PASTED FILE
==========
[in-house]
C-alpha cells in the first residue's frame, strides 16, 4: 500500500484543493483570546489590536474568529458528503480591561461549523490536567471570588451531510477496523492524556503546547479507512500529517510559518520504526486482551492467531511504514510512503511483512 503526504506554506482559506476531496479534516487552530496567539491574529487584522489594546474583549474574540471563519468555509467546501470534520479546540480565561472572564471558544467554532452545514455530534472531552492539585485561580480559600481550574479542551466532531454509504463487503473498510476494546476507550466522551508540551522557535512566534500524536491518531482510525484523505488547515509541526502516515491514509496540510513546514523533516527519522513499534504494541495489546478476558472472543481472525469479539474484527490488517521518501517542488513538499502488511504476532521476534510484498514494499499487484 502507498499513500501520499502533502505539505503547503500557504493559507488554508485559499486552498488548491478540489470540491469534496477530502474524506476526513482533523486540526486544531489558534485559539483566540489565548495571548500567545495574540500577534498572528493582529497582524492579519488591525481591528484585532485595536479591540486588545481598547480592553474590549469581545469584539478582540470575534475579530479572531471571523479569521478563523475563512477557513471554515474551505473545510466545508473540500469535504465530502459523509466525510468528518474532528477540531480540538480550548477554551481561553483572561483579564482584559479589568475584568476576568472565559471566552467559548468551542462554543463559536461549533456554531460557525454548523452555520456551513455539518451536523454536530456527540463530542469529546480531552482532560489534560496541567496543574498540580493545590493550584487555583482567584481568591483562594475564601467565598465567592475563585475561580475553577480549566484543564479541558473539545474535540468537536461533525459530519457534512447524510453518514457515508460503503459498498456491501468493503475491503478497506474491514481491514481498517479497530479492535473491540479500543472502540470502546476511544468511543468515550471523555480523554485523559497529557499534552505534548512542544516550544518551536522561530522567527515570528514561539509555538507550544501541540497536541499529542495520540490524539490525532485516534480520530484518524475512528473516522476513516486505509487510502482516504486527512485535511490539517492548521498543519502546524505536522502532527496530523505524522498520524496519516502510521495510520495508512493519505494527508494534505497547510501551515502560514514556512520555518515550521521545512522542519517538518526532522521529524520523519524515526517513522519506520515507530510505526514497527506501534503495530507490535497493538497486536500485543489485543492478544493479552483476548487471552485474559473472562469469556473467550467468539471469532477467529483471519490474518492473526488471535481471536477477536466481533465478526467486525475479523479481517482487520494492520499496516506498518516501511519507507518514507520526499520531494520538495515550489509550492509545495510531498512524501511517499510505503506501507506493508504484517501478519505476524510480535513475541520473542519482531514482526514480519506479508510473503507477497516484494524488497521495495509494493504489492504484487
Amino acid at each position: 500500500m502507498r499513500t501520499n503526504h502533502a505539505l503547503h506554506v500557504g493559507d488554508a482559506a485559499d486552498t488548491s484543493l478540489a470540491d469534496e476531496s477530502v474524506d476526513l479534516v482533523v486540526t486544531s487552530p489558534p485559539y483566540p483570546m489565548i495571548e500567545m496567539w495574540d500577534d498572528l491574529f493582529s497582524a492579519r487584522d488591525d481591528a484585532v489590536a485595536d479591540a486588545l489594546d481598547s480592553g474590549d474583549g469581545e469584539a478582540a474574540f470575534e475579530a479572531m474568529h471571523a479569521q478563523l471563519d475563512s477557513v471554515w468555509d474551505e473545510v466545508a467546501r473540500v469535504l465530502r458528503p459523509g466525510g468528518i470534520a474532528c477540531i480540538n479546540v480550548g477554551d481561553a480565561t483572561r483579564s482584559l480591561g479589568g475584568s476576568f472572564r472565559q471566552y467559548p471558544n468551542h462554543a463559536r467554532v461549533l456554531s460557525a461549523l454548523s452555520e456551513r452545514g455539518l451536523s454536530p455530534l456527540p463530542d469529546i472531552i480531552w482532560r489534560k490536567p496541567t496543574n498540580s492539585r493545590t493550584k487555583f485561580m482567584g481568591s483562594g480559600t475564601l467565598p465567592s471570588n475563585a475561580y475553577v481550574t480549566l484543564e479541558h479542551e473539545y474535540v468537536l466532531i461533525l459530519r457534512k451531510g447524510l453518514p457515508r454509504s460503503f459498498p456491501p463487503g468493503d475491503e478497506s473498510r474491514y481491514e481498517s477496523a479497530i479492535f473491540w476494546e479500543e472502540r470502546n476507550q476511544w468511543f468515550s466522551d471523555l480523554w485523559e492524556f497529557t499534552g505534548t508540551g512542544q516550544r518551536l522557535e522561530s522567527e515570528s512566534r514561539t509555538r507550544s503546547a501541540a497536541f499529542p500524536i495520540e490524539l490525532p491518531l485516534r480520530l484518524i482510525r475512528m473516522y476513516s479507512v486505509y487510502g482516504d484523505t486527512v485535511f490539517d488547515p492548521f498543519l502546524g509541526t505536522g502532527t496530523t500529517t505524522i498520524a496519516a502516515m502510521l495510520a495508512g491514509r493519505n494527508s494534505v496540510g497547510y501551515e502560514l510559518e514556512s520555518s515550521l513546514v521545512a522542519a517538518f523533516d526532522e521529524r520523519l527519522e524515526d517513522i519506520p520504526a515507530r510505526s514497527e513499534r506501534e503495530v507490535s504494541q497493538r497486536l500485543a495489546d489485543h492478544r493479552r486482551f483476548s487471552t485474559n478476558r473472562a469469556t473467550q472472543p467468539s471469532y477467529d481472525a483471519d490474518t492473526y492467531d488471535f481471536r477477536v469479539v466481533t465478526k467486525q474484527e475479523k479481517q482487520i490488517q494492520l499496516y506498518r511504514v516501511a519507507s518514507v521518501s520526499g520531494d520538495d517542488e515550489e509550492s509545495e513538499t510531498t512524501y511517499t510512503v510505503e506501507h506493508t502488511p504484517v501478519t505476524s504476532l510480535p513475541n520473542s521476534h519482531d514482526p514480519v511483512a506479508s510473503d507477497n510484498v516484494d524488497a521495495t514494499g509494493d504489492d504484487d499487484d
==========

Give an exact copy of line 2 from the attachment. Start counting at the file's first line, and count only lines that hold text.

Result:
C-alpha cells in the first residue's frame, strides 16, 4: 500500500484543493483570546489590536474568529458528503480591561461549523490536567471570588451531510477496523492524556503546547479507512500529517510559518520504526486482551492467531511504514510512503511483512 503526504506554506482559506476531496479534516487552530496567539491574529487584522489594546474583549474574540471563519468555509467546501470534520479546540480565561472572564471558544467554532452545514455530534472531552492539585485561580480559600481550574479542551466532531454509504463487503473498510476494546476507550466522551508540551522557535512566534500524536491518531482510525484523505488547515509541526502516515491514509496540510513546514523533516527519522513499534504494541495489546478476558472472543481472525469479539474484527490488517521518501517542488513538499502488511504476532521476534510484498514494499499487484 502507498499513500501520499502533502505539505503547503500557504493559507488554508485559499486552498488548491478540489470540491469534496477530502474524506476526513482533523486540526486544531489558534485559539483566540489565548495571548500567545495574540500577534498572528493582529497582524492579519488591525481591528484585532485595536479591540486588545481598547480592553474590549469581545469584539478582540470575534475579530479572531471571523479569521478563523475563512477557513471554515474551505473545510466545508473540500469535504465530502459523509466525510468528518474532528477540531480540538480550548477554551481561553483572561483579564482584559479589568475584568476576568472565559471566552467559548468551542462554543463559536461549533456554531460557525454548523452555520456551513455539518451536523454536530456527540463530542469529546480531552482532560489534560496541567496543574498540580493545590493550584487555583482567584481568591483562594475564601467565598465567592475563585475561580475553577480549566484543564479541558473539545474535540468537536461533525459530519457534512447524510453518514457515508460503503459498498456491501468493503475491503478497506474491514481491514481498517479497530479492535473491540479500543472502540470502546476511544468511543468515550471523555480523554485523559497529557499534552505534548512542544516550544518551536522561530522567527515570528514561539509555538507550544501541540497536541499529542495520540490524539490525532485516534480520530484518524475512528473516522476513516486505509487510502482516504486527512485535511490539517492548521498543519502546524505536522502532527496530523505524522498520524496519516502510521495510520495508512493519505494527508494534505497547510501551515502560514514556512520555518515550521521545512522542519517538518526532522521529524520523519524515526517513522519506520515507530510505526514497527506501534503495530507490535497493538497486536500485543489485543492478544493479552483476548487471552485474559473472562469469556473467550467468539471469532477467529483471519490474518492473526488471535481471536477477536466481533465478526467486525475479523479481517482487520494492520499496516506498518516501511519507507518514507520526499520531494520538495515550489509550492509545495510531498512524501511517499510505503506501507506493508504484517501478519505476524510480535513475541520473542519482531514482526514480519506479508510473503507477497516484494524488497521495495509494493504489492504484487